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IDAHO FALLS, Idaho – An early career professional is recruiting college graduates to work in EM’s cleanup at the Idaho National Laboratory (INL) Site as a growing number of employees reach retirement age.

Britt Edquist began work at the Idaho Cleanup Project four years ago and is now a senior health physicist and radiation protection technical specialist for EM cleanup contractor Fluor Idaho.

“Health physics is a specialized field that requires a person to be a problem solver and adaptable to changing conditions,” Edquist said. “Since it’s so specialized, we need to start reaching out to the next generation to replace those who are retiring.”

Edquist enjoys the technical challenges of her job and believes the health physics field is a good fit for students interested in science and engineering fields. Health physicists at the INL Site provide technical expertise to ensure workers, the public, and the environment are protected from contamination from EM’s environmental cleanup, including decontamination and demolition (D&D) projects.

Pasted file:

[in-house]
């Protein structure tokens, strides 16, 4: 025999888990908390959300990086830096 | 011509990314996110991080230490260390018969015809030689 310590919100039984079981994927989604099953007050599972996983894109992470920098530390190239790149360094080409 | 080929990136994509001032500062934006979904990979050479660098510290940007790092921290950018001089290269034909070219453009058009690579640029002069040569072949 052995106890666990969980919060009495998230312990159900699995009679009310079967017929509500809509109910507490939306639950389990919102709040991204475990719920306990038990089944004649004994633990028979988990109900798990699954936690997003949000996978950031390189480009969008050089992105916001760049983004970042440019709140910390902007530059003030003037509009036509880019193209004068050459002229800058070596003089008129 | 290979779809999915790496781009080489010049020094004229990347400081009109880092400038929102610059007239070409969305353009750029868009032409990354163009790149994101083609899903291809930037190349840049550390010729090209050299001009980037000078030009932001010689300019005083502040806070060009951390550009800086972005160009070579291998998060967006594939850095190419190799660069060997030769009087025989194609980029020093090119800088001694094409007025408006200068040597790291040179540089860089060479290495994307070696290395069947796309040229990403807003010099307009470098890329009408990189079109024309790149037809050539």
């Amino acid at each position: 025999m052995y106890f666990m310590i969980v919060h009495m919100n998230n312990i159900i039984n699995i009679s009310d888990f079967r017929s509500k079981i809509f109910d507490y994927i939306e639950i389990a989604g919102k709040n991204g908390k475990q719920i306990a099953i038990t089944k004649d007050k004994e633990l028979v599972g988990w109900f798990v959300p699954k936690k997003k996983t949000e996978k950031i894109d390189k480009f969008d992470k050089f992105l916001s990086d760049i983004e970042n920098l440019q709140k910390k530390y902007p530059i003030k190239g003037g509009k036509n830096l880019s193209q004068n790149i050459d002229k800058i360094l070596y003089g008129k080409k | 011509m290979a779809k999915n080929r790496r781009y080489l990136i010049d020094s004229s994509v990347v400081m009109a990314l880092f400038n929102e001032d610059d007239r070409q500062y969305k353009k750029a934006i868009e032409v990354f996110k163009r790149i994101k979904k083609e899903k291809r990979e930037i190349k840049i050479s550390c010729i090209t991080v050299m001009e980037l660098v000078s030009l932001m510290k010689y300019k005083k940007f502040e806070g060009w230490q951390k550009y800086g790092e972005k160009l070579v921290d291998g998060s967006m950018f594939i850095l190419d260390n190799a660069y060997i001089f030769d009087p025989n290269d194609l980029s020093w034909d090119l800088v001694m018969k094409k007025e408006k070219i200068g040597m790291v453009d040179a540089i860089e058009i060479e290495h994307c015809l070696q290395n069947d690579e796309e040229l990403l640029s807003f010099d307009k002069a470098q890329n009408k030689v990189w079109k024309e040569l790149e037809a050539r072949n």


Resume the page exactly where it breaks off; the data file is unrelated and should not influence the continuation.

Britt Edquist, senior health physicist at the Idaho Cleanup Project.
Britt Edquist, senior health physicist at the Idaho Cleanup Project.

Every January, Edquist works with the faculty at Colorado State University (CSU), her alma mater, to bring health physics graduate students to the INL Site for a tour and meetings to discuss potential careers. She also encourages the students to apply for summer internships and positions at the site.

In discussions with students, Edquist promotes the profession’s job security.

“If you’re willing to move, there’s always a D&D project somewhere that will need a qualified health physics professional,” she said.

Edquist has also worked with Idaho State University (ISU) to encourage graduate students to seek careers at Fluor Idaho. She plans to revitalize the society's eastern Idaho chapter to promote professional development and educate the public about radiation. That too, she hopes, will raise the public’s awareness of her profession and its contribution to the EM program.

Edquist's advocacy for her profession is working. Last year, Fluor Idaho hired a health physics graduate student from ISU, first as an intern, then full time as a radiological engineer. A recent CSU health physics graduate has begun working as a radiological engineer and an ISU student working towards a master’s degree will begin a summer position in radiation protection.

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